It is reported that the changes in stem cells are associated with progressive attrition of telomeric DNA sequences caused due to inactive telomerase enzymes. Downregulation of the telomerase gene is an indicator for telomere shortening. Our data show a decrease in expression of the telomerase gene and an increase in cell cycle checkpoint kinase p16 INK4A and p21 gene expressions. Previous studies have shown that p16 INK4A gene expression increases with age in various tissues.
The p16 INK4A locus on chromosome 9 encodes two tumor suppressor proteins, p16 INK4A, and p14, which are involved in growth arrest, cellular senescence, and apoptosis in most mammalian tissues. It controls the G1 to S transition by binding to CDK4/6, inhibiting its kinase activity and thereby preventing Rb phosphorylation 19. P21 is a nuclear protein that indicates senescence-associated cell cycle arrest 20. The p16 INK4A positive cells show growth retardation and increased activity of SA-β-gal. The knockdown of p16 INK4A expression reversed senescent features of MSCs, suggesting that p16 INK4A plays an essential role in the aging process 21. The increased expression of p16 INK4A p21 genes and decreased telomerase gene in the present study clearly indicate the presence of replicative senescence in MSCs derived from old rats.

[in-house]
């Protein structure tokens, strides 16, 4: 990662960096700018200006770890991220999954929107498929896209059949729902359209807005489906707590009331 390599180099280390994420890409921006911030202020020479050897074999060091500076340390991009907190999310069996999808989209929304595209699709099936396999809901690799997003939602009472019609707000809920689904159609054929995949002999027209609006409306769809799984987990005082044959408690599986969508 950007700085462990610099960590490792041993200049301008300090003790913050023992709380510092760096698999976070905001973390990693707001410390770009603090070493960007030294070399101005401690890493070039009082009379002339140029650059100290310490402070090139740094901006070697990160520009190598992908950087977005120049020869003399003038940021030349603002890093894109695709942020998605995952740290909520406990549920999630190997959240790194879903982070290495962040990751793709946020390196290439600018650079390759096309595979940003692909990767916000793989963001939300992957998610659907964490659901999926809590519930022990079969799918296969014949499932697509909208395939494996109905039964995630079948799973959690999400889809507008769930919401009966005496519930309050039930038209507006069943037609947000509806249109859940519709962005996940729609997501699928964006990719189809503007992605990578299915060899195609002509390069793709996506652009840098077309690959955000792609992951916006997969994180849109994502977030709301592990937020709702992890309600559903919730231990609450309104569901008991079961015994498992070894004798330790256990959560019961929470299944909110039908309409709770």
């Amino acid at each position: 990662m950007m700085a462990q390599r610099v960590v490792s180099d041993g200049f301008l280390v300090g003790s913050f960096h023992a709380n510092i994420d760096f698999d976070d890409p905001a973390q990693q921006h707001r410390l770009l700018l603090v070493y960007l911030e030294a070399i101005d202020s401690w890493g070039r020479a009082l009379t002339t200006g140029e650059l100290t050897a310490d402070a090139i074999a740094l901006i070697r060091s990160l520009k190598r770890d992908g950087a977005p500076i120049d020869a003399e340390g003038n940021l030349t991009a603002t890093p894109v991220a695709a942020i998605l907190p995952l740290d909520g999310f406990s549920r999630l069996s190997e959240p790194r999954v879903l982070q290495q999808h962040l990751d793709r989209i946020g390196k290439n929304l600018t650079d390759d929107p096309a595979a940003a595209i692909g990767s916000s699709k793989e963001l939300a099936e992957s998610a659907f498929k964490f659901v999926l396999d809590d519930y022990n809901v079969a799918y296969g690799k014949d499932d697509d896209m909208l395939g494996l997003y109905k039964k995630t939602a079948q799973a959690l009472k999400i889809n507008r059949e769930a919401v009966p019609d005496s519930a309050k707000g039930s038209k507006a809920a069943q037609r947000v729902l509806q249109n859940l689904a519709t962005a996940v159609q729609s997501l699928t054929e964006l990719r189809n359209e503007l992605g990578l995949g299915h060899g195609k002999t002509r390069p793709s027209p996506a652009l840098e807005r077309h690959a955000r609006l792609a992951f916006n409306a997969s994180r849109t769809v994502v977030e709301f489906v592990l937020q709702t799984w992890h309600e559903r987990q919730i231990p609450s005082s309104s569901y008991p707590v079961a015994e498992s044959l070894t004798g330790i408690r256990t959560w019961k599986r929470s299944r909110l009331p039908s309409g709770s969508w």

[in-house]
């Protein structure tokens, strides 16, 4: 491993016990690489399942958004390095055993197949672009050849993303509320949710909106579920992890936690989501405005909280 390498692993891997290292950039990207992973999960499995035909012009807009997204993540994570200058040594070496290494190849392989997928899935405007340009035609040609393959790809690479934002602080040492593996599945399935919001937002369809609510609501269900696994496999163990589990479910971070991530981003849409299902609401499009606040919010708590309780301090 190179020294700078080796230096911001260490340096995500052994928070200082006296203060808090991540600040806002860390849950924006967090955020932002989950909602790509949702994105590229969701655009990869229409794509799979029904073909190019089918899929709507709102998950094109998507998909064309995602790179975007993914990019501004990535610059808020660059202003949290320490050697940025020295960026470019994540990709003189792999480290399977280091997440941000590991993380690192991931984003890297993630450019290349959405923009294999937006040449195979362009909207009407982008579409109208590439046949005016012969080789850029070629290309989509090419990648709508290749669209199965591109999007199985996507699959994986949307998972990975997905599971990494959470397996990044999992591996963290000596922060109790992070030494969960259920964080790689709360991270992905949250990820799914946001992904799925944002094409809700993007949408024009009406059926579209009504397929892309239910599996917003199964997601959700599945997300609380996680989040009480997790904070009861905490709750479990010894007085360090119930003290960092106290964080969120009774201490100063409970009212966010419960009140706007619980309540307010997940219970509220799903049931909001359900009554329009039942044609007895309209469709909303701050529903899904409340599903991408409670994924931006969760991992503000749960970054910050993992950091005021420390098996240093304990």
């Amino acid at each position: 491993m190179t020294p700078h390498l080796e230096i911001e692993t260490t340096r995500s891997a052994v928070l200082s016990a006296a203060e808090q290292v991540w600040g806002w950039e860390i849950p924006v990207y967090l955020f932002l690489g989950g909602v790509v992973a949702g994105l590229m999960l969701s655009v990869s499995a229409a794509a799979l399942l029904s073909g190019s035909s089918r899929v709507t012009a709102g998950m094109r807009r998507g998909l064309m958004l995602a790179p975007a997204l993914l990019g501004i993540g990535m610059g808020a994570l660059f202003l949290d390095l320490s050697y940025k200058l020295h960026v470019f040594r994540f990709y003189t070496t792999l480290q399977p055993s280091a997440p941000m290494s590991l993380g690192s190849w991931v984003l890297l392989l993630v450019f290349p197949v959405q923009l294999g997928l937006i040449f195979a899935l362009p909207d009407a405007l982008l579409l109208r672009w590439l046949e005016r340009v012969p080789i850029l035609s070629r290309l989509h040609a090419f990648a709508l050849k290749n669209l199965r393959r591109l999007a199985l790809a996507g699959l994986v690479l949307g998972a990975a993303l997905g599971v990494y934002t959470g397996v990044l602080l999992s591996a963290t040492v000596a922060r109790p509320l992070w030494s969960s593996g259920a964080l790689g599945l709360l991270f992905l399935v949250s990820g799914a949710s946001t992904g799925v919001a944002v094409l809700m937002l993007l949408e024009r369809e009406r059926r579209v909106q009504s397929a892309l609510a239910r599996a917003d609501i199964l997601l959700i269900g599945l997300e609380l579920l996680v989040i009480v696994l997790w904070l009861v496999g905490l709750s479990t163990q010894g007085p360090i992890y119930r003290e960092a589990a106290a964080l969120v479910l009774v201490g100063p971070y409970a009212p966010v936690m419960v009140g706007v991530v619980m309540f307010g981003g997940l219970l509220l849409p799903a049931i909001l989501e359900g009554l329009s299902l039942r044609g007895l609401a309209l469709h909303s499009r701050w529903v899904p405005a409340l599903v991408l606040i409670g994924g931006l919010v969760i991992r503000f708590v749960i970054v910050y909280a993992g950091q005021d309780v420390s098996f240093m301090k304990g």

To summarize, the present study has determined growth characteristics of MSC isolated from old rats. It could define the lag/log periods, passage intervals, and cell yield at confluency in comparison to young cells. About 50 % decrease in frequency, PDT, and cell yield was observed. A similar proportion of SA-β-gal positive cells suggesting the presence of 50 % senescent cells in MSC isolated from old rats.
The decline in osteogenesis and chondrogenesis, increase in adipogenesis, accumulation of ROS, and altered expression of senescence specific genes telomerase p16 INK4A and p21were the important features of old rat cells. The study has provided baseline information for defining a methodology that will retrieve MSCs retaining optimal functions. The key target to pursue include determining strategies that could prolong the growth and differentiation capabilities of MSCs and/or design media formulation that promotes MSC functions for their suitable application.